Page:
Tuesday Jun 28, 201103:16 PM GMT
Archeologists say Libyan sites safe
Tue Mar 1, 2011 6:7PM
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Leptis Magna, Libya
The recent anti-government uprising in Libya has not caused any damage to the African country's rich historical, archeological and cultural sites.

Archaeologists who frequently work in Libya say cultural artifacts have not been looted or ravaged like what happened during Egypt's anti-Mubarak revolution.

“So far there are no records whatsoever of any areas from the cultural heritage of Libya being affected by the troubles,” Reuters quoted Libyan archeology advisor Hafed Walda as saying.

“We're always worried about this in terms of chaos. It's going in the right direction so far but I'm not sure it will carry on like this. I don't know,” said the London-based researcher who advises the Libyan department of antiquities and once led an excavation at Leptis Magna.

Anti-government protests in Libya that began early February have been viciously crushed by the ruling government, leaving an estimate of 2,000 people dead so far.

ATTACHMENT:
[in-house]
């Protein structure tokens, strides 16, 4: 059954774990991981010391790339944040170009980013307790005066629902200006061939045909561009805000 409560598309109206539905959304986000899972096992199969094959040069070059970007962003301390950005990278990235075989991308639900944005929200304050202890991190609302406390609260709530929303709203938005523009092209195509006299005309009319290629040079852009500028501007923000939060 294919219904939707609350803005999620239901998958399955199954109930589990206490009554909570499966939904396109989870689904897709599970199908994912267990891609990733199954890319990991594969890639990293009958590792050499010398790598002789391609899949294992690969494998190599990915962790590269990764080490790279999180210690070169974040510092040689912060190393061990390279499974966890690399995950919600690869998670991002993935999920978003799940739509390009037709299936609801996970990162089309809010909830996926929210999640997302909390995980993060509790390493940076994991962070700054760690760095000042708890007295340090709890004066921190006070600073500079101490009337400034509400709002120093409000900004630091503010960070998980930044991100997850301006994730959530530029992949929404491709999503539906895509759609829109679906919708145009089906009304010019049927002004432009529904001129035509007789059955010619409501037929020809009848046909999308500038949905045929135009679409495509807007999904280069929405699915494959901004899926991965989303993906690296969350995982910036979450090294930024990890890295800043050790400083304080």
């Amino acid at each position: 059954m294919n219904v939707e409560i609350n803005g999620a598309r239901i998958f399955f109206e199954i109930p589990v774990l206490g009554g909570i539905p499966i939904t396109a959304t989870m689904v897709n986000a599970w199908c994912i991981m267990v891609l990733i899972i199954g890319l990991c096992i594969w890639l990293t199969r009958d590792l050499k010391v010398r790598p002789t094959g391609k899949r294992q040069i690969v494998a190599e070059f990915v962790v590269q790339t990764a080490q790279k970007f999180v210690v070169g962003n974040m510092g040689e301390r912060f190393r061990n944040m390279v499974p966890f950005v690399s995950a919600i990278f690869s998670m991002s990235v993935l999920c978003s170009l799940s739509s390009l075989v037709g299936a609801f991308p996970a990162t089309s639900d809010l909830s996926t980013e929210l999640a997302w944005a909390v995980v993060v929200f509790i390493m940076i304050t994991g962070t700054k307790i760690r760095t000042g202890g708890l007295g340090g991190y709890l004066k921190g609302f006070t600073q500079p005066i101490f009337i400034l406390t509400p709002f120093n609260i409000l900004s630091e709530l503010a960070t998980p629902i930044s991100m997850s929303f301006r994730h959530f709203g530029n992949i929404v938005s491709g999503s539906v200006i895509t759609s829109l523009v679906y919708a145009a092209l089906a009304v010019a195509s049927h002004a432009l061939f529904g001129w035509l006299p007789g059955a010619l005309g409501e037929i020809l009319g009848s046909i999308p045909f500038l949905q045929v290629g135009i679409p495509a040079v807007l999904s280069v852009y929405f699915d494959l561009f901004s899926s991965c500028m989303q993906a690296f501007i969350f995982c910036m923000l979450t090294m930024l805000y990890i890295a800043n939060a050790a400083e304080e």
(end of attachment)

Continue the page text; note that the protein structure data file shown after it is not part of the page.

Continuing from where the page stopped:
Libya boast a wide range of historical and cultural heritage including Leptis Magna, a coastal city from the Roman empire, whose ruins attract many tourists to east of the capital, Tripoli.

The site which is known as the birthplace of Emperor Septimius Severus includes an amphitheatre, marbled baths, colonnaded streets and a basilica.

An Egyptian crossing into Tunisia told Reuters on Saturday that the ancient Roman town of Sabratha was in the hands of civilians.

“Libya is my second home and all this is the worst nightmare,” said British archaeologist Paul Bennett three weeks ago in the Cyrenaica region where protests began.

“I hear stories of looting from work camps and alike, these are all relatively remote areas and I suspect local militia are keeping control in villages and towns.

"There are roadblocks ... local people are protecting their property and their neighbors and in doing so are looking after the cultural heritage as well,” he added.

Bennett, who is also head of a mission at the Society of Libyan Studies in London, said that a team of archaeologists had been evacuated a few days earlier and that he was in touch with friends and colleagues there.

“All seems to be ok. I don't have particular concerns that museums will in any way be affected by all this,” he said.

“I'm confident local people will protect (them) and the department of antiquity staff will ensure everything is in order and kept safe.”

Both Walda and Bennett hope to return to Libya some day.

“We can only hope the situation will stabilize and we'll be back working together very soon,” Bennett said. “That's my dream anyway.”

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